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Pac-12 Networks financial mess: The partner in question, annual revenue numbers, Scott lays low and more on the timeline

By Jon Wilner Bay Area News Group

Here’s the latest on the stunning developments from Friday, when the Pac-12 fired CFO Brent Willman and Pac-12 Networks president Mark Shuken for failing to properly report overpayments from a network distribution partner – overpayments that bring significant financial risk for the schools.

• The distribution partner in question is Comcast, according to a Hotline source not employed by the conference office or campuses.

That makes sense on several fronts.

Comcast was a founding partner of the Pac-12 Networks, which were launched in August 2012, and would have been paying for distribution well before the initial audit conducted in spring 2017.

Comcast is also believed to be the largest distributor of the Pac-12 Networks. Other partners include DISH, Cox, Frontier and Charter.

According to the conference’s timeline of events, the claim filed by an unidentified distribution partner is for $50 million, and the overpayments occurred “each year since prior to 2016.”

ESPN and Fox do not have carriage agreements with the Pac-12 Networks. They license Pac-12 content directly from the conference and are not involved in the overpayments.

(Comcast did not respond to a request for comment.)

• Former commissioner Larry Scott was one of the people interviewed by Cooley LLP, the Palo Alto-based firm hired by the Pac-12 last fall to investigate the situation.

Scott declined to comment on the matter when reached by the Hotline (via text) over the weekend.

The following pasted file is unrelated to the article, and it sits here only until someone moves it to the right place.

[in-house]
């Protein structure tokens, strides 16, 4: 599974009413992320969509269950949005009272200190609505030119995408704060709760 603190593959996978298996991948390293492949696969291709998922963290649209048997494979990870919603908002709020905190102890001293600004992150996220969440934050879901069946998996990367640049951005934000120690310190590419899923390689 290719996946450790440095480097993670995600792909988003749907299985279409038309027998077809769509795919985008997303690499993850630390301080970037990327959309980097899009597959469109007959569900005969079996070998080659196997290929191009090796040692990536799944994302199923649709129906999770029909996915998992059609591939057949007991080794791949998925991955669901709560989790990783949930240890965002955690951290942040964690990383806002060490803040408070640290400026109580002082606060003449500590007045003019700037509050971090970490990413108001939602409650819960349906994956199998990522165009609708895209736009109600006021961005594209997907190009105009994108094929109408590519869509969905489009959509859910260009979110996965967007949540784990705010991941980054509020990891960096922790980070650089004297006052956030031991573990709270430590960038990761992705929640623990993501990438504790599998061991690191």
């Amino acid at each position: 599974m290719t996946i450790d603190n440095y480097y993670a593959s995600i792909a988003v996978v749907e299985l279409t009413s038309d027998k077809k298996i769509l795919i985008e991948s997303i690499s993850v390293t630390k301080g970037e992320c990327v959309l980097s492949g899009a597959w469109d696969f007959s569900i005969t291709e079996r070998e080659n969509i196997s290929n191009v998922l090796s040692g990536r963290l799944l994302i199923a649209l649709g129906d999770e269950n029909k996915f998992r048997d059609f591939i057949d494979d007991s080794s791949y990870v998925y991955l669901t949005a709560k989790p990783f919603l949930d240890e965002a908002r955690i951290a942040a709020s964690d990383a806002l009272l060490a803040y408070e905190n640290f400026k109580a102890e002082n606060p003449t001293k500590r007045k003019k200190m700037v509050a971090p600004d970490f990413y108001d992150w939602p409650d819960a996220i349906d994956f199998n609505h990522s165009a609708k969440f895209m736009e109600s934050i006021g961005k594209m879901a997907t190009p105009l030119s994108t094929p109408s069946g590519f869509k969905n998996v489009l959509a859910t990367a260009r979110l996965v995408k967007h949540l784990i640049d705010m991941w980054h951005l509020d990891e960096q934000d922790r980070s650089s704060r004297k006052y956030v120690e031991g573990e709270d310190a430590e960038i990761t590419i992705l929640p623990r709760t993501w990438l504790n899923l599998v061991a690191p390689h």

And in that regard, his approach isn’t new: Scott has stayed out of the spotlight since leaving the Pac-12 in the summer of 2021 and previously declined Hotline requests to discuss the conference’s media rights negotiations and other developments in college sports.

• The audit that discovered the overpayments was requested during the tenure of one Pac-12 Networks president and concluded during the tenure of another.

The request was made in spring 2017, according to the conference’s timeline of events, although no date was provided. On April 20, 2017, the Pac-12 announced that Lydia Murphy-Stephans would step down as president of the networks, effective in June.

Attempts to reach Murphy-Stephans by the Hotline have been unsuccessful.

Four months later, on Aug. 14, the Pac-12 announced Shuken’s appointment as president of the networks, effective Sept. 6.

Shuken and Willman were made aware of the results of the audit “in late December,” according to the conference.

Woodie Dixon was the Pac-12’s chief legal officer and vice president of business affairs at the time (and also oversaw the football operation).

He left the conference in the summer of 2020.

• The timeline indicates the distribution partner (Comcast) “claimed that it had been overpaying the Pac-12 each year since prior to 2016.”

The audit was delivered to Shuken and Willman in December ’17, midway through the 2018 fiscal year.

An examination of Pac-12 Networks finances since the year after its launch (taken from the conference’s annual tax filings) shows the following annual revenue:

FY14: $106.8 million

FY15: $116.6 million

FY16: $128.2 million

FY17: $127.9 million

FY18: $127.4 million

FY19: $116.9 million

FY20: $112.8 million

FY21: $37.7 million

The year-over-year drop in FY19 could be attributed, at least in part, to a change in carriage agreements.

In November ’18, AT&T stopped carrying the Pac-12 Networks on U-Verse.

The revenue hit was not disclosed by the conference but was believed to be substantial given that hundreds of thousands of Pac-12 Networks subscribers used U-Verse.

• Willman was the Pac-12 Networks’ senior vice president for finance from its creation through 2018, at which point he was promoted (by Scott) to CFO of the conference and the networks.

His involvement has taken a number of Pac-12 insiders by surprise.

“Brent is very upstanding,” said one source.

And the mystery continues.

“If they had an audit,” the source added, “why did the distribution partner keep making overpayments in future years if they knew there was a problem?

“It doesn’t make any sense.”